BEIJING (Reuters) - Usain Bolt needed a bit of help from his American rivals to win a third gold medal but Mo Farah secured a unique “treble double” all on his own on a dramatic penultimate night of the world athletics championships on Sunday.
While Bolt’s place in the sporting pantheon was assured long before he won his 11th world title in the 4x100 meters relay, Farah took his spot among the greatest distance runners of all time with his third straight 5,000 meters title.
The British Olympic champion’s brilliant victory gave him the 5,000-10,000 double for an unprecedented third major global championships in a row.
“Tonight I had to dig deep, it hasn’t been easy, it’s never easy,” the 32-year-old said. “It’s just amazing, incredible, to achieve the treble double.”
Ashton Eaton had earlier shown his American team mates how to win a title in style when he bettered his own world record in the decathlon, while the Jamaican women ran the second fastest 4x100m of all time to give their men something to aim at.
A little over 20 minutes later, however, it looked like American Justin Gatlin might just get one over his Beijing nemesis Bolt.
A botched final exchange between Tyson Gay and Mike Rodgers, though, saw the United States disqualified and the Jamaican add another title to those he won in the individual sprints.
It was the fifth time the 29-year-old had swept all three sprint titles at a major global championships going back to the 2008 Beijing Olympics and all the sweeter for the fact that it came at the end of an injury-disrupted season.
“This is better because I proved everybody wrong,” Bolt told reporters.
“Everybody had counted me out and said ‘he’s not going to make it, he’s done’. I came out here and proved you can never count Usain Bolt out, I‘m a champion.”
There were gold medals for Eastern Europe too with Marina Arzamasova of Belarus winning the 800 meters, Pole Piotr Malachowski taking the discus, Russian Mariya Kuchina the high jump and Slovakia’s Matej Tothin the 50 km walk.
Olympic champion Eaton did all those disciplines bar the walk as part of his decathlon and when it came down to the final event, the 1,500 meters, he needed to run four minutes 18.25 seconds to better the world record he set in 2012.
“In the 1,500, I was having doubts, I didn’t know if I could do it,” he said. “It’s like two years since I did a decathlon like this, and it’s different from when I did the record in Eugene. This was 12-hour days.”
With Algerian Larbi Bouraada acting as his pacemaker, however, Eaton stopped the clock at 4:17.52 to take his tally to 9,045 and break his old mark by six points.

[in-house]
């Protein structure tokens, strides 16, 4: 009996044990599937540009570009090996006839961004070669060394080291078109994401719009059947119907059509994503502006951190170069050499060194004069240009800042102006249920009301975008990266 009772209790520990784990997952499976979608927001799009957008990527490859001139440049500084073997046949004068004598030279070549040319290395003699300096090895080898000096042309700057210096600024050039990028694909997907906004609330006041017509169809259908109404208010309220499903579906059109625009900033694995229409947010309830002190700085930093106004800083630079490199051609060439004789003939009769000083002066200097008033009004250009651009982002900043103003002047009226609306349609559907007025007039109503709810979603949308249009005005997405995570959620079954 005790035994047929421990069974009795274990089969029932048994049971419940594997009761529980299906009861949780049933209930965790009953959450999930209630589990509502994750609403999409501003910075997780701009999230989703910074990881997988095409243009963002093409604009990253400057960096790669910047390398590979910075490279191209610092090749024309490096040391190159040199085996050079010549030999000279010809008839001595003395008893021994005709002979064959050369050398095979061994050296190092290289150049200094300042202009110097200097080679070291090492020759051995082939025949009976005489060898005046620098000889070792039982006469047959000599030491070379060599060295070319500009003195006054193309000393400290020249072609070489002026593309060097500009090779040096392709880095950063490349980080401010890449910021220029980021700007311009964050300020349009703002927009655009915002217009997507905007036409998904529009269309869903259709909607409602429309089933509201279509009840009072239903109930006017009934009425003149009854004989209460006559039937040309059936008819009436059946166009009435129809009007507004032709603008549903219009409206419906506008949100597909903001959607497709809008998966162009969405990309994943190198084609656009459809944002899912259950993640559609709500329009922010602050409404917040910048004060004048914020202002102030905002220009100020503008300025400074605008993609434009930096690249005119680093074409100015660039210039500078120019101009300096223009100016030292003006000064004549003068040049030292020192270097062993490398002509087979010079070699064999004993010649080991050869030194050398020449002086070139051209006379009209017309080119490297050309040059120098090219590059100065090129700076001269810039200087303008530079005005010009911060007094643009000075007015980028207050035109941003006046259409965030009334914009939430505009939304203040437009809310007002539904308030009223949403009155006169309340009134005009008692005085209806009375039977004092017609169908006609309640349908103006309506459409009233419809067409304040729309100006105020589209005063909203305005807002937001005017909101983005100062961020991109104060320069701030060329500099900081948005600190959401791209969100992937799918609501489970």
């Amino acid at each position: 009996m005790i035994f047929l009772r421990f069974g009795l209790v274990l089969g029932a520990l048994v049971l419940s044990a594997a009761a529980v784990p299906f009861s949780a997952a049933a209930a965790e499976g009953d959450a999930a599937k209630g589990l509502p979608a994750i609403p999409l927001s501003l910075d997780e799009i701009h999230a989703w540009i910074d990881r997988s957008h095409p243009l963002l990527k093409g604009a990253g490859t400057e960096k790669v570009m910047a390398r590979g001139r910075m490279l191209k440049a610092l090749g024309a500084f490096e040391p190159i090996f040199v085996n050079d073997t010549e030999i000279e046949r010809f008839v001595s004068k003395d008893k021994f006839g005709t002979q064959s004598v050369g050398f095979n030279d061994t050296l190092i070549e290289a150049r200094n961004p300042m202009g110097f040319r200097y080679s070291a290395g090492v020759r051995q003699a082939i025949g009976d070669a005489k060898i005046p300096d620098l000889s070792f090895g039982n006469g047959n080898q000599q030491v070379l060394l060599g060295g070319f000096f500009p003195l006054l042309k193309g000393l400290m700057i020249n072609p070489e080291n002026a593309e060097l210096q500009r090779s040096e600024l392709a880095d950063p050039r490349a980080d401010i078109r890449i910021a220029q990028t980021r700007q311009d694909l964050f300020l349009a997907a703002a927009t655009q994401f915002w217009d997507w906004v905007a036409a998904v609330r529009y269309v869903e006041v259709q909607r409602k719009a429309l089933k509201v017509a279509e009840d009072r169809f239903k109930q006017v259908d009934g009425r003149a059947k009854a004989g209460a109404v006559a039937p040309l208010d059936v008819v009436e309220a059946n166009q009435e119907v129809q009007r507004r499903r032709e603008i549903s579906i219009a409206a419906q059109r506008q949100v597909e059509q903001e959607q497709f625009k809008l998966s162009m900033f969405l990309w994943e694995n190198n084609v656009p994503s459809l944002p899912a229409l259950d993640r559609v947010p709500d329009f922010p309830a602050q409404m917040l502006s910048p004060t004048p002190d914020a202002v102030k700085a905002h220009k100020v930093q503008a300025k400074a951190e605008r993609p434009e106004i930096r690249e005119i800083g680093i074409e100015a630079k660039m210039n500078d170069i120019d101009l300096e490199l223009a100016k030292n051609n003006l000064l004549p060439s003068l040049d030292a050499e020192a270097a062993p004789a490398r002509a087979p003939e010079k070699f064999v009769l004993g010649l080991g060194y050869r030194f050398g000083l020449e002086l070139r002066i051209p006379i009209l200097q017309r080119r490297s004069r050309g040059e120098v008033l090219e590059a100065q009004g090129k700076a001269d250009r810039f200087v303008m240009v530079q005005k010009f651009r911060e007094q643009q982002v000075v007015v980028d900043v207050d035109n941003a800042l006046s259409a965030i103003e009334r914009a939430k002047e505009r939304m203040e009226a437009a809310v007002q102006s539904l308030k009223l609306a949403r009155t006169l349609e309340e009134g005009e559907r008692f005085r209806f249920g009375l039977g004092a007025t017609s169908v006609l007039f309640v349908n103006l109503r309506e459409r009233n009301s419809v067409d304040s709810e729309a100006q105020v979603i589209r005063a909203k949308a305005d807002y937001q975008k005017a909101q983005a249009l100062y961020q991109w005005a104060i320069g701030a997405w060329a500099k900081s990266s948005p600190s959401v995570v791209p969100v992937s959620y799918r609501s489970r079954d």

Farah was also fatigued after winning the 10,000m last weekend and he was perhaps grateful for a slow start to his race.
His rivals have tried a variety of tactics to beat Farah over the last seven major global distance races and on Saturday Caleb Ndiku went for a straight sprint over the final 800m.
“I had a plan to kill everybody there,” the Kenyan said.
Killing Farah is not so easy, however, and he surged past the Ndiku on the final bend to claim a victory in 13 minutes 50.38 seconds that was marred only by the absence of his pregnant wife and three children.
“Sometimes, as a parent, you don’t want to be away so much,” Farah said. “It hurts sometimes. I just want to go home and celebrate with them.”
There were plenty of celebrations on the track after 100 meters champion Shelly-Ann Fraser-Pryce anchored the Jamaican women’s relay team to victory over 400 meters champion Allyson Felix and the American team in 41.07 seconds.
While that race could not have been more straightforward, the men’s race featured botched handovers by the Americans and British and ended up with China’s sprinters on the podium for the first time.
Gatlin, who finished second behind Bolt in the 100 and 200m, suggested the noisy crowd urging on the Chinese might have contributed to Rodgers being out of the exchange box when he finally took the baton from Gay.
“Definitely disappointed,” said the 33-year-old. “We practiced a lot but the only thing we weren’t ready for was the volume of the stadium. We couldn’t hear the cues and that cost us the DQ.”
Bolt, however, thought that the pressure of being favorites after they beat the Jamaicans in May’s World Relays in the Bahamas had taken its toll on the Americans.
“It’s easy to chase people but it’s harder when you’re the one being chased,” he said. “Clearly they can’t handle being chased.”
Additional reporting by Gene Cherry and Judy Hua; editing by Clare Fallon